“New Pictures 5: Jason Fulford, The Mushroom Collection”
Minneapolis, MN, September 7, 2011—The fifth exhibition in the MIA’s contemporary photography series, “New Pictures,” features works by conceptual artist Jason Fulford. For “New Pictures 5,” Fulford offers his latest iteration of The Mushroom Collection—a project inspired by a set of photographs of mushrooms that a friend found at a flea market. His project at the MIA will include a selection of the found pictures alongside 40 of his original photographs and videos in the museum’s Linda and Lawrence Perlman Gallery (262). Additionally, Fulford will interact with the MIA’s permanent collection by distributing pictures of mushrooms throughout the museum. The installation will be on view from October 21, 2011, through April 8, 2012.
In his book, For the Birds (1981), avant-garde musician, thinker, and mycologist, John Cage, wrote, “It’s useless to pretend to know mushrooms. They escape your erudition. [The more you know them] the less sure you feel about identifying them.”
Fulford’s pictures appear to be unremarkable shots of commonplace objects, people, and places. A closer look reveals humorous and subtle oddities: a crane lifting two ladders; a natural sea-plant casting a multicolor shadow; a happy trio running toward a cave as if in a travel advertisement. Instead of singular, heroic photographs, Fulford’s images reveal themselves through repetition, sequences, and relationships among form and shadow, abstraction and realism.
In addition to the works in the exhibition, Fulford will situate a number of his mushroom photographs and thought-provoking juxtapositions of objects in galleries throughout the museum. A specially printed, limited-edition booklet will be available in the gallery to provide visitors an opportunity to take a self-guided tour. His interactions with the permanent collection will include Harriet Goodhue Hosmer’s Medusa, which will gaze at museum visitors through a mirror; John Vassos’ RCA Victor Special portable phonograph will play The Fall’s album The Nation’s Saving Grace; Marcello Nizzoli’s Olivetti Lettera 32 portable typewriter will type out a list of nicknames; and Dieter Roth’s Bok 4(a) will win a prize.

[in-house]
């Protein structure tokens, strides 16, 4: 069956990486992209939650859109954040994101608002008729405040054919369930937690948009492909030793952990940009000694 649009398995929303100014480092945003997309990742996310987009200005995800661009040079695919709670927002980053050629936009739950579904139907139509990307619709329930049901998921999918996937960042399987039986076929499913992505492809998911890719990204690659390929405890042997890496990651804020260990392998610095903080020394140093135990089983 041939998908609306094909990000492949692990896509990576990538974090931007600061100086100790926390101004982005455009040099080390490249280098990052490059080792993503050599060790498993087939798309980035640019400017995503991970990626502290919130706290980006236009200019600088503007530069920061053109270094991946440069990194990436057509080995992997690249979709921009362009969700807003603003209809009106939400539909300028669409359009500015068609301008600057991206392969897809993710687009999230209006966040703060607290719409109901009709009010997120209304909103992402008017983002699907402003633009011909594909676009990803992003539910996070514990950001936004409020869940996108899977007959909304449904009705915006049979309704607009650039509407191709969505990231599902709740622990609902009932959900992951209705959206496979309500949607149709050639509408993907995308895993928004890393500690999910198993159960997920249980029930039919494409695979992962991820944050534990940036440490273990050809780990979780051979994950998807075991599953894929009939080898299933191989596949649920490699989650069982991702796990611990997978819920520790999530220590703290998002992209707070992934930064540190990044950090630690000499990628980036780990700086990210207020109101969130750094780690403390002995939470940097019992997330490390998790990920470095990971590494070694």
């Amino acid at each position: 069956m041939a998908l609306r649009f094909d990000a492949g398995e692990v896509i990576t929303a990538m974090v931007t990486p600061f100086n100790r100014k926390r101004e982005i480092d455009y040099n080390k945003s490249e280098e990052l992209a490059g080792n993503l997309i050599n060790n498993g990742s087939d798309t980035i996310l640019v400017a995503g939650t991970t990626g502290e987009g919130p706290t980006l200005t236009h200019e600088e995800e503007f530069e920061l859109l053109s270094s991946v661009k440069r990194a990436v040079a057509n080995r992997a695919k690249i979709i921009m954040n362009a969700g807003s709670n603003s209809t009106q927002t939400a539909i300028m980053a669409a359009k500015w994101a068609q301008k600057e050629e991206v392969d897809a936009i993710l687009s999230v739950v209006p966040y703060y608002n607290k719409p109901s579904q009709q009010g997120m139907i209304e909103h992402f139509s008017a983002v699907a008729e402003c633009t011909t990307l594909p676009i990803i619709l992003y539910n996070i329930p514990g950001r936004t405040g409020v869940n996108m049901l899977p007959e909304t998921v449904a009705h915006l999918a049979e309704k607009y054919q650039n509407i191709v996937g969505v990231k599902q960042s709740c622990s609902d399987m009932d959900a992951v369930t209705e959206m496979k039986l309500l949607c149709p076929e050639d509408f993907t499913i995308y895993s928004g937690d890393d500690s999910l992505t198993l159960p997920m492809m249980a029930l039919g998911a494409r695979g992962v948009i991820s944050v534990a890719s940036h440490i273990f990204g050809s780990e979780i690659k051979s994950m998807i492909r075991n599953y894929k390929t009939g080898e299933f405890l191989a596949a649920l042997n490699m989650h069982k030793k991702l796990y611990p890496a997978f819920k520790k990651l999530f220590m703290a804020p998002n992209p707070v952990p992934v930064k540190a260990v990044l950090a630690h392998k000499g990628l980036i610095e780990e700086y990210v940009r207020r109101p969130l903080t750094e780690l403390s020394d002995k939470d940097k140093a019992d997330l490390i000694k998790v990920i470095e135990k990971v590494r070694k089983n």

“The Mushroom Collection” first appeared in an Amsterdam storefront in late 2010. Inside, hidden among the furniture, were objects and prints related to Fulford’s book, The Mushroom Collector. Visiting artists presented lectures and performances during the exhibition. The project also appeared this year in the form of a one-day darkroom at Dexter Sinister, in New York, and in the form of a scavenger hunt at ARTBOOK @ Paper Chase in Los Angeles.
Fulford, who holds a bachelor’s degree from Pratt Institute, now lives and works in San Francisco. He is a co-founder of the publishing house J&L Books and the author of several books, including Sunbird (2000), Crushed (2003), Raising Frogs for $$$ (2006), and The Mushroom Collector (2010). His work has been exhibited in New York, Seattle, Atlanta, Kansas City, Copenhagen, and Budapest. “New Pictures 5” is Fulford’s first museum exhibition.
“New Pictures 5: Jason Fulford, The Mushroom Collection” is organized by David E. Little, curator and head of the MIA’s Department of Photography & New Media. Fulford’s remix in the galleries is co-organized with the MIA’s Minnesota Artists Exhibition Program coordinator, Christopher Atkins.
About the Minneapolis Institute of Art
The Minneapolis Institute of Art (MIA), home to one of the finest encyclopedic art collections in the country, houses more than 80,000 works of art representing 5,000 years of world history. Highlights of the permanent collection include European masterworks by Rembrandt, Poussin, and van Gogh; modern and contemporary painting and sculpture by Picasso, Matisse, Mondrian, Stella, and Close; as well as internationally significant collections of prints and drawings, decorative arts, Modernist design, photographs, textiles, and Asian, African, and Native American art. General admission is always free. Some special exhibitions have a nominal admission fee. Museum hours: Sunday, 11 a.m.–5 p.m.; Tuesday, Wednesday, Friday, and Saturday, 10 a.m.–5 p.m.; Thursday, 10 a.m.–9 p.m.; closed Monday. For more information, call (612) 870-3131 or visit www.artsmia.org.
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